I feel very sorry for the printing machine. Allow the printing press to take a break before it malfunctions. With the import restrictions its hard to find spare parts 😢

Sri Lanka’s ousted utilities regulatory chief convinced he’ll be president

ECONOMYNEXT — Sri Lanka’s former public utilities regulatory chief Janaka Ratnayake, who was removed in May following a parliamentary vote, has confirmed that he intends to run for president.

Speaking to reporters on Sunday December 10 in the wake of an hours-long island-wide power outage the previous evening, Ratanayake said he will be the definite winner at a future presidential poll.

“I announced [my intention to run] officially on December 07, my birthday. I’m definitely coming as a presidential candidate. That’s not all, I’m the definite president at a future presidential election,” he said.

Ratnayake, in his first media appearance in months, was responding to questions about newspaper advertisements published on December 07 announcing his future candidacy.

Sri Lanka’s parliament on May 24 opted to remove the former chairman of the Public Utilities Commission of Sri Lanka (PUCSL), with 123 members voting in favour. This marked the first time a head of an independent government commission was sacked by Sri Lanka’s parliament.

Power & Energy Minister Kanchana Wijesekara, who had been at loggerheads with the regulatory chief, said at the time that the official had acted obstinately without the concurrence of fellow commission members.

The minister levelled five charges against Ratnayake, the first twoof  which were based on a February 10 verdict by the Court of Appeal rejecting an application filed by the offiical against an electricity tariff hike. Opposition legislators slammed the decision saying it undermined independent commissions.

Ratnayake’s presidential ambitions have been known for some time. A day before parliament voted to remove him, he told reporters: “If I can change the country, I will definitely join politics, because my intention is to serve the people and what is right.”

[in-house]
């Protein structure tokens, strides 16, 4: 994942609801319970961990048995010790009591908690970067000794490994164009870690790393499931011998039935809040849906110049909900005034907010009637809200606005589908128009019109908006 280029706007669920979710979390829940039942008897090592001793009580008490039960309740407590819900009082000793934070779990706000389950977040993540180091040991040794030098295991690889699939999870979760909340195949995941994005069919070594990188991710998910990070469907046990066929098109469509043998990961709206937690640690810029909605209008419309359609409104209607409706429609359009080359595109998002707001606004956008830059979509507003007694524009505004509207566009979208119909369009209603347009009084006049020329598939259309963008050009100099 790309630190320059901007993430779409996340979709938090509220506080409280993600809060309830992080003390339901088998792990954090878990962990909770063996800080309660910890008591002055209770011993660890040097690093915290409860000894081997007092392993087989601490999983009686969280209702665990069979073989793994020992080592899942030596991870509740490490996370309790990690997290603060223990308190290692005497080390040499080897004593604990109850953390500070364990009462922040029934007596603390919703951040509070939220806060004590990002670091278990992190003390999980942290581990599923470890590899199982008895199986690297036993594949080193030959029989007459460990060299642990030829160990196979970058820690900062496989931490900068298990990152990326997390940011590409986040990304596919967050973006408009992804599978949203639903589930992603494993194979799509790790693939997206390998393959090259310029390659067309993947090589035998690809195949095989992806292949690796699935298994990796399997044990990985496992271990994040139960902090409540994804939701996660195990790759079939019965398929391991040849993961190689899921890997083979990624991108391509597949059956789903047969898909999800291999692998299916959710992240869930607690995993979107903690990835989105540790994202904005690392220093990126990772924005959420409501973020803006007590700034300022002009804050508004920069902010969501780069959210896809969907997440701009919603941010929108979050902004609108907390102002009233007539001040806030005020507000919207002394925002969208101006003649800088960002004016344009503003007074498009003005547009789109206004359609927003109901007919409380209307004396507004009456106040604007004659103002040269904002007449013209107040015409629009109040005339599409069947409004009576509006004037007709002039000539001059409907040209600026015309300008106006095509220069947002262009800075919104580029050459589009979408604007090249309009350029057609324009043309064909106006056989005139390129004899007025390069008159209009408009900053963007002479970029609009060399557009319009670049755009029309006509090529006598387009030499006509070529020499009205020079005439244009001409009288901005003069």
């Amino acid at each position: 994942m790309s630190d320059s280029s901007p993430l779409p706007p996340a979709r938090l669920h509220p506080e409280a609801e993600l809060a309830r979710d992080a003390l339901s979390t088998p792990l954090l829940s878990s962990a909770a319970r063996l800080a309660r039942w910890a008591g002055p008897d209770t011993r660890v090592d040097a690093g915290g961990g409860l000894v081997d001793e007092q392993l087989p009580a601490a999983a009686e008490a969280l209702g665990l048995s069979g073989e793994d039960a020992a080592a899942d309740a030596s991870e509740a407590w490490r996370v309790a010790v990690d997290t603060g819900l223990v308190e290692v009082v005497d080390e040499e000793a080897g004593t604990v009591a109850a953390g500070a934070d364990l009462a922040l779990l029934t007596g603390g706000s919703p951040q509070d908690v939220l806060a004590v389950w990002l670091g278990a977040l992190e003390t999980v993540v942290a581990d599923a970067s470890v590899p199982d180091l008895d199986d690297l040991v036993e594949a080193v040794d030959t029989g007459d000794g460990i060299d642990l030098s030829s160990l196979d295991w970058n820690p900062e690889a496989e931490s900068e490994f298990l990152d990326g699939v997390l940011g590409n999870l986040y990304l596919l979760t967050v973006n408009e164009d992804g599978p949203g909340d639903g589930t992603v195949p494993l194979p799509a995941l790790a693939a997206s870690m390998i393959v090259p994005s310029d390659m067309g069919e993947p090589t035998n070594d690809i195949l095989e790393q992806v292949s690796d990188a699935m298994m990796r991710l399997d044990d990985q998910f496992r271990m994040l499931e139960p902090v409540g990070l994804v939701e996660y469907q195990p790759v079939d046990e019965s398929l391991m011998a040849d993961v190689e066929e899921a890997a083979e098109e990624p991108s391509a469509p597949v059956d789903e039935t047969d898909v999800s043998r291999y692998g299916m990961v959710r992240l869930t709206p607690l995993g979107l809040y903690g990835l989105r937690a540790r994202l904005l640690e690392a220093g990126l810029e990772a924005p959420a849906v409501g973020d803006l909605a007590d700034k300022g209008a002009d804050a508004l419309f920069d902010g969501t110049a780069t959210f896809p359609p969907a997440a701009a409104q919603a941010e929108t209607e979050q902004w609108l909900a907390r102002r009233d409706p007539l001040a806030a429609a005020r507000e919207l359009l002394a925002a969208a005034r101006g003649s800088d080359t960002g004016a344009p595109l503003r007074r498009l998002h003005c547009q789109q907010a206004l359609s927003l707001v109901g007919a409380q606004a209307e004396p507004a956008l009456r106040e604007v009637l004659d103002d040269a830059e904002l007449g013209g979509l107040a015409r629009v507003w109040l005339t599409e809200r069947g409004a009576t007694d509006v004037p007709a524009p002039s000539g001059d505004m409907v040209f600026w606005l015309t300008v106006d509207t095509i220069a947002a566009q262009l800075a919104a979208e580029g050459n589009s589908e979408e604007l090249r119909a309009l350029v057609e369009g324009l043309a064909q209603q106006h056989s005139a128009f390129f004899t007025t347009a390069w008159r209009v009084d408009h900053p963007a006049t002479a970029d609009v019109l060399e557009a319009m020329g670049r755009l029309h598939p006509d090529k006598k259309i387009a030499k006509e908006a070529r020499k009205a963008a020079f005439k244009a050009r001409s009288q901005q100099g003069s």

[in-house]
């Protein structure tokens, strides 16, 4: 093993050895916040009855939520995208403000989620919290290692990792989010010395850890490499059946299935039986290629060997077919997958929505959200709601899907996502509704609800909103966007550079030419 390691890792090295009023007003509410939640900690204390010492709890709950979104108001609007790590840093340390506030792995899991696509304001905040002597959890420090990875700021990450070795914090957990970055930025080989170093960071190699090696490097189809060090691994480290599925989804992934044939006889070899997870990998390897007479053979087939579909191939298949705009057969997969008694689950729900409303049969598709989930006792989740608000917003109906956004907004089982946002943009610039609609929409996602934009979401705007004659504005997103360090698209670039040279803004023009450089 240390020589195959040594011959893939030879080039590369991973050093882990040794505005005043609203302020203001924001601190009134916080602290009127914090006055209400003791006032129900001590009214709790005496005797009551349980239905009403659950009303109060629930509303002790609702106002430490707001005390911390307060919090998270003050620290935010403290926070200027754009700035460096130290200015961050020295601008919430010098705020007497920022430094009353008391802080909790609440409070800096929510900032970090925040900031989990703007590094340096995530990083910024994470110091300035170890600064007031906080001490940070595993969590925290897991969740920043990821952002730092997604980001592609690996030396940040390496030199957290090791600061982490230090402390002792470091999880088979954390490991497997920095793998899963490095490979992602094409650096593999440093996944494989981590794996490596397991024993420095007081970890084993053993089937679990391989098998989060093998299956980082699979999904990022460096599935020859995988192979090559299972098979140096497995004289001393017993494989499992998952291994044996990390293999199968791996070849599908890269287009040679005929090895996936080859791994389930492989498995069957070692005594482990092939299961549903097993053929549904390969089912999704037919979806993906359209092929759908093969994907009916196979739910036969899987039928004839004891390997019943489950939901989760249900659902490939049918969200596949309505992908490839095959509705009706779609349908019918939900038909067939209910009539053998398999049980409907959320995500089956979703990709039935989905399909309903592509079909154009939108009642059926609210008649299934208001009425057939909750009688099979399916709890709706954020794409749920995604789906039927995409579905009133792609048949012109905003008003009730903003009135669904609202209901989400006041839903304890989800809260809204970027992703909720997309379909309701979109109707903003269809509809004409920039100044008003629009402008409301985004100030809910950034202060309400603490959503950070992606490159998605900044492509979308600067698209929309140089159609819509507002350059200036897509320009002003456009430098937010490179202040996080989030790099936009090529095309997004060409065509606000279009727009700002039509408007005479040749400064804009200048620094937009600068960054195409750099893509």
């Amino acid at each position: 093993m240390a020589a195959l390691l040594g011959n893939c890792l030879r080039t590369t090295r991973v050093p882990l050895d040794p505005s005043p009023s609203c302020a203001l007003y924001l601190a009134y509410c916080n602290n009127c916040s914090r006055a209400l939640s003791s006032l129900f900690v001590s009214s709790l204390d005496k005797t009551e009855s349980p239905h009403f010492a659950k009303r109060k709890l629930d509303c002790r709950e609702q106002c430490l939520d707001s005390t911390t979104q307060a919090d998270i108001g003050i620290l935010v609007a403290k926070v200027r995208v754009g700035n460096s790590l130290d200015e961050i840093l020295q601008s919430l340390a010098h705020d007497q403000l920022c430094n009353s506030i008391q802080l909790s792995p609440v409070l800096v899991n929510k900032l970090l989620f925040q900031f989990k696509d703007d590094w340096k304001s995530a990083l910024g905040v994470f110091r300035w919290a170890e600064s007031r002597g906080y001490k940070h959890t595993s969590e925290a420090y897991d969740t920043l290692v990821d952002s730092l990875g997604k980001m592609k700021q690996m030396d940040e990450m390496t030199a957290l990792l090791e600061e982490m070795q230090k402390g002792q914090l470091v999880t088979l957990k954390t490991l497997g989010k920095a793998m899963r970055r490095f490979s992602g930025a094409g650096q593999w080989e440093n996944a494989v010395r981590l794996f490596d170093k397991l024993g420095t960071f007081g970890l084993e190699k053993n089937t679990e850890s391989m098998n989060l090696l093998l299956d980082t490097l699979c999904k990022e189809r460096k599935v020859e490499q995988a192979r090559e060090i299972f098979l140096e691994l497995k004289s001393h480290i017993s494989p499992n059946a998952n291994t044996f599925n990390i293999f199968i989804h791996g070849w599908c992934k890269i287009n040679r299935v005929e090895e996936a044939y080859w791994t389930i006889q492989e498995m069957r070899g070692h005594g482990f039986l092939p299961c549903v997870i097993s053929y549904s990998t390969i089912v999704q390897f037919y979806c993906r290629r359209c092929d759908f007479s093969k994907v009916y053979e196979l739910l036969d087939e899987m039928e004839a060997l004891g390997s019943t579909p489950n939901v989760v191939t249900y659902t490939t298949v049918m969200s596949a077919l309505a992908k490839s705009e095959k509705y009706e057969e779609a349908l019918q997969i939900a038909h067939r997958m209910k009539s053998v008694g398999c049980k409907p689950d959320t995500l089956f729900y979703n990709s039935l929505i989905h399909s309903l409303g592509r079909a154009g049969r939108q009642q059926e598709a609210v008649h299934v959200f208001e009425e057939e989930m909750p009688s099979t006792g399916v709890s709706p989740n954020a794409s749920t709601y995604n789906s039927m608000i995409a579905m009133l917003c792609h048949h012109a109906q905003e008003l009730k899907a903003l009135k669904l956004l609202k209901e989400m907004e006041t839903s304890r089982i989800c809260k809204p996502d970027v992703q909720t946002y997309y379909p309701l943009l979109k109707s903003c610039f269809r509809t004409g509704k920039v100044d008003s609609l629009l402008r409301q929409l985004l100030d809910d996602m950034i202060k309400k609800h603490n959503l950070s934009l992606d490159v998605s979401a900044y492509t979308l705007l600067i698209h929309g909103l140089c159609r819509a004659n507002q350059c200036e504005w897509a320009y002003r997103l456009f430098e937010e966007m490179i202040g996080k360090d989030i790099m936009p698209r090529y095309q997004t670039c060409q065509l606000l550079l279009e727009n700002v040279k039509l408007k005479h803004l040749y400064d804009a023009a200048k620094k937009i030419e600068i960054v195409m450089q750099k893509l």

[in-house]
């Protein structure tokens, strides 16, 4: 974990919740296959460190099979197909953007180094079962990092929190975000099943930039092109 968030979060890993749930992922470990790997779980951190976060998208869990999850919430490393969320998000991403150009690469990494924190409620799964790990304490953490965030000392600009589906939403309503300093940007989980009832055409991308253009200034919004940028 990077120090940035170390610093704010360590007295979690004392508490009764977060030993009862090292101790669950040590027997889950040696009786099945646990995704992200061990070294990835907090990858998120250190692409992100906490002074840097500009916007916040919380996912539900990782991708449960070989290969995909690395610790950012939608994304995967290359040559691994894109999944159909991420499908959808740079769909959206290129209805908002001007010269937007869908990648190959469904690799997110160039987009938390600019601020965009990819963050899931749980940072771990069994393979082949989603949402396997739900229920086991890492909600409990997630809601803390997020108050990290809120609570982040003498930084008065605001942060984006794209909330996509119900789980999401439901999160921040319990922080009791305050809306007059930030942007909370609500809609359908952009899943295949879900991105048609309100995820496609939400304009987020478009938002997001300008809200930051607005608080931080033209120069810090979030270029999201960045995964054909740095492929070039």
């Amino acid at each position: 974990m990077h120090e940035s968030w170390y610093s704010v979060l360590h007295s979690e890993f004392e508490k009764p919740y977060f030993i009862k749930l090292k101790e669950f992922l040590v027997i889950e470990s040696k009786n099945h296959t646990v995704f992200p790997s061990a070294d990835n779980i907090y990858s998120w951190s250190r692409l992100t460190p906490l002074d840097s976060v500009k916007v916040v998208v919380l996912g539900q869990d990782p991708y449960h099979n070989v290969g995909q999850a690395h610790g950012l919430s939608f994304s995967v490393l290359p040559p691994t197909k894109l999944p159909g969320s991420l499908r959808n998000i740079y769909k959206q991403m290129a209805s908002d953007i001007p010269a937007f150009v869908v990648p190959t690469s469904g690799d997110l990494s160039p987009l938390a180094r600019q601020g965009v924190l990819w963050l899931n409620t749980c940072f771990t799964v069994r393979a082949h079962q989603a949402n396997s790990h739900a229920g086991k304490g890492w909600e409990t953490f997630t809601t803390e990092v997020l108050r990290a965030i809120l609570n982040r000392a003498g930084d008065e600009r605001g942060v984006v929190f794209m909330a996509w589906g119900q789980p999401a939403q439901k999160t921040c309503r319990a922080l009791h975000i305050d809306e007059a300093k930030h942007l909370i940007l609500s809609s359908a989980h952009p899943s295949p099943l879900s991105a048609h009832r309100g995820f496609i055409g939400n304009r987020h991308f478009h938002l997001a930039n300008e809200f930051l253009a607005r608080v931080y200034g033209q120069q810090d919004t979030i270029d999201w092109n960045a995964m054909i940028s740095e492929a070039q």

Ratnayake had blocked delayed a tariff hike in early 2023, resulting in losses to the state-run Ceylon Electricity Board (CEB), Minister Wijesekara claimed at the time. The PUCSL had als onot enabled tariff hikes for nine years, requiring its governing law to be changed, Wijesekera said.

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Sri Lanka wants university research to lead to commercially viable products

ECONOMYNEXT – Sri Lanka’s ministry of industries wants to ensure commercially-ready products and services are produced by university research, by facilitating partnerships with factories and entrepreneurs.

After a currency crisis, Sri Lanka’s government is in a drive to boost its trade balance by increasing exports.

“Our export basket hasn’t changed recently, partly because our small and medium entrepreneurs don’t have sufficient research and development facilities (like the multinationals) to innovate their products for the export market,” Additional Secretary of the Ministry of Industries, Chaminda Pathiraja said.

“At the same time, state universities and research institutes produce a large amount of research findings yearly, which end up sitting in those institutions; they don’t reach the industry,” Pathiraja said at a press briefing to announce a program on commercialization of new products and research, to be held tomorrow at the Waters Edge.

The networking forum will bring innovators and manufacturers together to focus on the commercialization of research for the value added tea, coir, spice, dairy products, gem and jewellery and packaging products industries.

“We want to encourage collaboration, through programs like our University Business League etc, so that the research output can be commercialized, and what is produced by our factories can increase in quantity and quality. We must focus on the export market.”

The objective of this program, he said, was to reduce the gap in acquiring innovators’ ideas and skills by the investors, and ultimately boost the manufacturing sector’s efficiency in alignment with the export market.

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Sri Lanka rupee opens at 327.00/50 to the US dollar

ECONOMYNEXT – Sri Lanka’s rupee opened at 327.00/50 to the US dollar on Monday, from 327.00/30 Friday, dealers said.

On the Colombo Stock Exchange, both indices opened up: The All Share Price Index 0.28 percent at 10,823, and the S&P SL20 0.35 percent at 3,113.85.

Bond yields were up.

A bond maturing on 01.08.2026 was quoted at 14.05/20 percent from 14.05/15 percent.

A bond maturing on 15.01.2027 was quoted at 14.05/20 percent from 14.10/25 percent.

A bond maturing on 01.07.2028 was quoted at 14.20/50 percent from 14.20/35 percent.